Catch up on Cambodia: Effects of Khmer Rouge

The effects of the Khmer Rouge still linger. As we get to know Cambodian culture, the effects of the Khmer Rouge provide an avenue into our learning about the culture.

  1. A nation suffering from PTSD. This, in a sense, seems to encapsulate where Cambodia is up to. The effects of the Khmer Rouge run deep and long. It has affected every aspect of society and will effect the culture for a long time; much like the effects of war seen in PTSD sufferers (Post-traumatic Stress Disorder). You see the suffering in differing ways. Some will be dealing with their past, by not dealing with it – running headlong into materialism to forget or deny the past. Some deal with it by bringing the past too much to the fore. One friend said people speak about it so much that it is unhelpful. While it is good to speak about our past, there are helpful and unhelpful ways of doing that.
  2. Double youth boom. Cambodia’s age demographic is completely opposite to Australia’s. Where we have an aging population, Cambodia is heavily weighted towards youth, with 50% of the population under 22. This is the result of the Khmer Rouge’s policy, not only of ridding the population of the educated (those often with age), but also of the unable to contribute to increased rice production (generally those who were elderly or disabled). On top of this was the pregnancy push during the war in order to expand the working population. The effect down the line, now is not only were the elderly wiped out in Cambodia creating an imbalance in the country towards youth, but those youth have now had families bringing on a second youth boom.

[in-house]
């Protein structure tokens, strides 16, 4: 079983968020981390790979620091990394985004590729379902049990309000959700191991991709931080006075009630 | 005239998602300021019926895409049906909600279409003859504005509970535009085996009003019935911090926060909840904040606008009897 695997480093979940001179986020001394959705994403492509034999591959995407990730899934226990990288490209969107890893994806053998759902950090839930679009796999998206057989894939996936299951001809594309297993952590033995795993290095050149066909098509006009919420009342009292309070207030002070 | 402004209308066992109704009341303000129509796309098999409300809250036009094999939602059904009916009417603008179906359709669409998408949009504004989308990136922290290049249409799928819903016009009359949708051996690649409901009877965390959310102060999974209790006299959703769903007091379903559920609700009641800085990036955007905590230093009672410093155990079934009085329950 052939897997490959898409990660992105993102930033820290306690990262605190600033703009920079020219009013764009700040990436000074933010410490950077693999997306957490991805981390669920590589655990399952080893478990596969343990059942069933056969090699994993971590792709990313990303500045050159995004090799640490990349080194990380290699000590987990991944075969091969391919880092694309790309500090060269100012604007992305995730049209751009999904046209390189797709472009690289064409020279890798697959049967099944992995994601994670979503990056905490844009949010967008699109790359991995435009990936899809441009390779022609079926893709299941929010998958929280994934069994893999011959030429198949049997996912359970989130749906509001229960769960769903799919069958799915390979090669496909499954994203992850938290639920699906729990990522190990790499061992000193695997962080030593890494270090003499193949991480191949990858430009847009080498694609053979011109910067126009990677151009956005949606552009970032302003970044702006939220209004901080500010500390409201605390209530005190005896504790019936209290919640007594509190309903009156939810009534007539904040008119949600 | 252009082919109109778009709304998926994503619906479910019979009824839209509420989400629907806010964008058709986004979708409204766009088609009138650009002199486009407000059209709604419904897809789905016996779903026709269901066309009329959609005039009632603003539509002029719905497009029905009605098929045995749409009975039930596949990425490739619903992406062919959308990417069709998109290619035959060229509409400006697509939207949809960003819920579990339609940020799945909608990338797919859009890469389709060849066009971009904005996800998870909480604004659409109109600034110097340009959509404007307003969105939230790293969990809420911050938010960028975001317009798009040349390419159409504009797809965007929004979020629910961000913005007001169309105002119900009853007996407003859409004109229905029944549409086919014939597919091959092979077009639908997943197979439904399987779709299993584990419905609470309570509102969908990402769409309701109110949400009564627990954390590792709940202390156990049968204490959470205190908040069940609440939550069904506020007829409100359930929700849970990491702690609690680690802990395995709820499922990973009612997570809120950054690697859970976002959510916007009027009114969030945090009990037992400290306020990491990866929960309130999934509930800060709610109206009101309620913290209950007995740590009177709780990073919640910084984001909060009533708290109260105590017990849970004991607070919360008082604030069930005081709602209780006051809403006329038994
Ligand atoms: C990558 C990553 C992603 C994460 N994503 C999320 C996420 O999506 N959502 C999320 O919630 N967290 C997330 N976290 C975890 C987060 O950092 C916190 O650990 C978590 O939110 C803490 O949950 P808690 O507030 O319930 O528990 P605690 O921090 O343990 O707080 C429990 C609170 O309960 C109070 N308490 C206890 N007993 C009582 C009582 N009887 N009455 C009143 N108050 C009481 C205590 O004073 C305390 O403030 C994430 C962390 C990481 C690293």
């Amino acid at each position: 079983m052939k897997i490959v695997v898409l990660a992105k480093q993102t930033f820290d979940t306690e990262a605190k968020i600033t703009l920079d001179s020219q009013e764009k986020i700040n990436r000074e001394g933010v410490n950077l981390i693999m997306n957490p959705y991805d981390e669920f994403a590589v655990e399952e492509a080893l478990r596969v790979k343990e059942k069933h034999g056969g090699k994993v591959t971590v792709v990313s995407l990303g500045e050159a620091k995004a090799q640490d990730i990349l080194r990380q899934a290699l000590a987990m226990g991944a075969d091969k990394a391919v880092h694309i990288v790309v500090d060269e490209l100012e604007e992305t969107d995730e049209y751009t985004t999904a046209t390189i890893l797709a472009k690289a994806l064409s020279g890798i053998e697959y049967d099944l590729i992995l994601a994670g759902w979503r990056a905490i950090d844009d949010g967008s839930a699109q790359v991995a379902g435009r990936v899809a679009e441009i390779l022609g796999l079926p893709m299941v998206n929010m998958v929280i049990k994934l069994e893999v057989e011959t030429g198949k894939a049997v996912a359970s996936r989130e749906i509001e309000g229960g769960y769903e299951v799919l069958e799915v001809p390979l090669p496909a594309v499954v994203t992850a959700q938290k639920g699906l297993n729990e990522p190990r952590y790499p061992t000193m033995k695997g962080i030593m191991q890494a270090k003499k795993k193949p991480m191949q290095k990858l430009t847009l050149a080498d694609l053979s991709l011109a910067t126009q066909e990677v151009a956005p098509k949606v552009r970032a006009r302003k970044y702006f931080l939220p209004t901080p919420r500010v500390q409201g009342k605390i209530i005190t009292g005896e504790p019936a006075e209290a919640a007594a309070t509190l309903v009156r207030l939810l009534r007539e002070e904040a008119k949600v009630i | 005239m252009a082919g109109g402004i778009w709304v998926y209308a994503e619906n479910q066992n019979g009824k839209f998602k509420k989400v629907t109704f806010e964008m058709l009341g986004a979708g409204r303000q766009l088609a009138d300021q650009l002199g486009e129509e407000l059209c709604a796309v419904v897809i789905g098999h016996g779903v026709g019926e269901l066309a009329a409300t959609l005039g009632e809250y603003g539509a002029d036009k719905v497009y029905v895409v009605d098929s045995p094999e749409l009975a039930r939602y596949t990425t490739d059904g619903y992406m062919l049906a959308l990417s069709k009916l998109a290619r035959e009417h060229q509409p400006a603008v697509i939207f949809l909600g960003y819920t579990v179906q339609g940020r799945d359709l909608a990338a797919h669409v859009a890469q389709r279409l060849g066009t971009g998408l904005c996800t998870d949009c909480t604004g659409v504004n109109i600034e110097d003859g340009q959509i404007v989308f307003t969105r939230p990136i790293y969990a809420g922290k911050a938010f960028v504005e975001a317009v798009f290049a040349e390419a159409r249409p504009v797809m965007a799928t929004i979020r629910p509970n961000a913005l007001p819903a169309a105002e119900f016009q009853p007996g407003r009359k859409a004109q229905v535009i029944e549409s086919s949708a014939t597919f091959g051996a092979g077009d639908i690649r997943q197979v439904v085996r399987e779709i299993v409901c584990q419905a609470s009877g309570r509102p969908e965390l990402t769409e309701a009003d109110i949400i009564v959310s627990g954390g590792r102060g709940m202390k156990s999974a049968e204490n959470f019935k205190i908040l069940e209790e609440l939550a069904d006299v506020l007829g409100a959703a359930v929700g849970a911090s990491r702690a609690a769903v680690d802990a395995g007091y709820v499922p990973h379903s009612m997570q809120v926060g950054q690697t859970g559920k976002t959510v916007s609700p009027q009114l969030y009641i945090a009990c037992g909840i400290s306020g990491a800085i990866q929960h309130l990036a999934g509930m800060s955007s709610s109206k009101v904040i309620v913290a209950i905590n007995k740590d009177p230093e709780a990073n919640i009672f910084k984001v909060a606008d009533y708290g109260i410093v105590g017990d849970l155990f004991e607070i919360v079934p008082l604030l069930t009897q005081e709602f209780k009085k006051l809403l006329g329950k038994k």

3. A loss of education. Not that education is gone completely, but killing off all the educated, combined with the survivors having grown up during a period of war means that education in the country has been significantly affected.
  4. Gospel openness. From what I have read, one of the unintended consequences of the Khmer Rouge has been to create a culture of openness in Cambodia in relation to international influences. Their need for assistance following the war seems to have made the country open to the outside world, more so than their neighbours. Global interaction in Cambodia through many international organizations has created a air of relaxedness to the outside world that may help pave the way for the gospel to be preached freely and openly. Also, having witnessed the horrors of the Khmer Rouge, people may be more open to the good news of Jesus.
  5. Rapid development. Although more complex I suspect there is a link between the Khmer Rouge and the rapid development that the country, particularly the urban areas, are experiencing. The ashes of the Khmer Rouge have provided the space for an influx of money and development following and as a result of the war. And while much of the country remains in poverty, there is substantial development, particularly in Phnom Penh. People are saying that in leaving Phnom Penh and returning in 6mths time you won’t recognize the place because of all the change going on.

 

Here are five pictures of the current state of Cambodia following the Khmer Rouge as we think about sharing the good news of Jesus. Thoughts? Have you had a similar picture or different of Cambodia?

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